Contributed By Allen Matkins Leck Gamble Mallory & Natsis LLP
California is a contract law state. Unless restricted by public policy, all duties and obligations can be written into the contract. Unless the agreement contractually imposes specific representations and warranties, they do not otherwise exist, and the impact of breaches may be limited by maximum exposure limits and time periods. However, public policy prevents a contractual arrangement limiting liability resulting from an established fraud.
Typically, the seller will try to limit its representations and warranties to those items a diligent buyer cannot independently verify. Typical entity-level representations and warranties include that the seller has the authority to sell, and that no third party consents are required (unless otherwise disclosed) in order to effectuate the sale. The seller will also represent that it is not bankrupt or insolvent. Operational representations will relate to validating the income-producing potential of the property, for example, that true and correct copies of any contracts and the leases for all tenants have been shared, and that the seller has turned over all notices from any government agencies. Both seller and buyer will represent that they are in compliance with the Order of Foreign Asset Control (OFAC).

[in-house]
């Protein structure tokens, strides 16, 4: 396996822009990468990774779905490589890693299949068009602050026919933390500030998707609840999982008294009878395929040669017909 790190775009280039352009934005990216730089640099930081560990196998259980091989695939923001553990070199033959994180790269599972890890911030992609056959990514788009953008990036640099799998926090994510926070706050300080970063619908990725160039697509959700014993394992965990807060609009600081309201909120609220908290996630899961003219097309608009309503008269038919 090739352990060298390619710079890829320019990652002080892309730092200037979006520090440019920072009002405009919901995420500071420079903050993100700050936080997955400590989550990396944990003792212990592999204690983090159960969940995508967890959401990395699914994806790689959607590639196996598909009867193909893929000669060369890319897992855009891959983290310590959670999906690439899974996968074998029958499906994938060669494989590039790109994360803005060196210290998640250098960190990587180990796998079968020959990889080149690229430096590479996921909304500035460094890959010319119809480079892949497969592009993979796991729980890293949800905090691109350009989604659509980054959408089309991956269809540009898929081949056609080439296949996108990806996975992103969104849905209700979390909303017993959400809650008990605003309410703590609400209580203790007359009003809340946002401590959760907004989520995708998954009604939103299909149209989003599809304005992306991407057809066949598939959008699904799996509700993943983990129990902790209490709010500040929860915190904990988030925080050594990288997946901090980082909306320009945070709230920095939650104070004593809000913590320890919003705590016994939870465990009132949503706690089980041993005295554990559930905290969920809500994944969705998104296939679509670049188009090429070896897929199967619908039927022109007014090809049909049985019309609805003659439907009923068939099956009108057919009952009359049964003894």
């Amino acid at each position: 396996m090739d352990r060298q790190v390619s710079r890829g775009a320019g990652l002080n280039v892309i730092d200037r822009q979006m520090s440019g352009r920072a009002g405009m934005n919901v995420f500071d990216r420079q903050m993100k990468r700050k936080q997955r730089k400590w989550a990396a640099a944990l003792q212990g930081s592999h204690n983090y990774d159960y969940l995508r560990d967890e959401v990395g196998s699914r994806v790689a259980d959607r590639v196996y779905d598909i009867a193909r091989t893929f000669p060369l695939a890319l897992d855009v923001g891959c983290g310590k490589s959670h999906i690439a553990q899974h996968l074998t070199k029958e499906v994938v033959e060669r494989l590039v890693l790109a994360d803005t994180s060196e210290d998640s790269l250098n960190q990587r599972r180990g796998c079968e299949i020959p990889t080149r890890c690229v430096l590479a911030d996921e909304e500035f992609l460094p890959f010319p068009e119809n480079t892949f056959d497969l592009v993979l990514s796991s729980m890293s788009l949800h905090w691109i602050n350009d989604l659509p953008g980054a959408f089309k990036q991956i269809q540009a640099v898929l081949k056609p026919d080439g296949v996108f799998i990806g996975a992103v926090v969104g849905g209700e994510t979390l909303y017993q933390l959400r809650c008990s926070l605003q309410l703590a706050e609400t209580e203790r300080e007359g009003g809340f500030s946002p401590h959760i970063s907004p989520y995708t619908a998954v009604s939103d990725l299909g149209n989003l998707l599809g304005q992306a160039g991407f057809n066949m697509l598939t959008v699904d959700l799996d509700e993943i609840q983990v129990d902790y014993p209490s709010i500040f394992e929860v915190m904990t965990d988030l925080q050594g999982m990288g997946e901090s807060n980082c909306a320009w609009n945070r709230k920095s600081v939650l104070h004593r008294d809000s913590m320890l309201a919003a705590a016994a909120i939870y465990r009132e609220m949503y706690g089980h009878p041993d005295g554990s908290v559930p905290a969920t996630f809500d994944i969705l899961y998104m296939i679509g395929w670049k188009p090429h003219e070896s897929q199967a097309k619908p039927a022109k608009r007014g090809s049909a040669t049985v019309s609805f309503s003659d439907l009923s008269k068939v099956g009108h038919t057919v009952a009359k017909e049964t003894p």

Lastly, a seller will represent that it will notify the buyer if any material changes occur to the representations or warranties during escrow. Typically, the parties will negotiate what constitutes a material change. When the buyer waives contingencies, much of the risk of change shifts from the seller to the buyer, and this shift is typically reflected in the contract.
If there is a breach of one or more of the representations and warranties, the buyer will have several options. It can terminate the contract and recoup some of its costs, such as attorney and consulting fees, pursue specific performance, or elect instead to close over the known breach. Sometimes, the parties will agree to toll the closing for a short period to the extent the breach is curable and the delay may allow time to remedy it. If a buyer discovers a breach after closing, it can choose to pursue a claim against the seller, within certain time limits and caps. There is a window of liability, which is negotiated; typically, this is six to 12 months (most often nine). Additionally, damages are capped, typically at 2-3% of the purchase price (the larger the value of the property, the smaller the percentage and vice versa). This is also negotiated.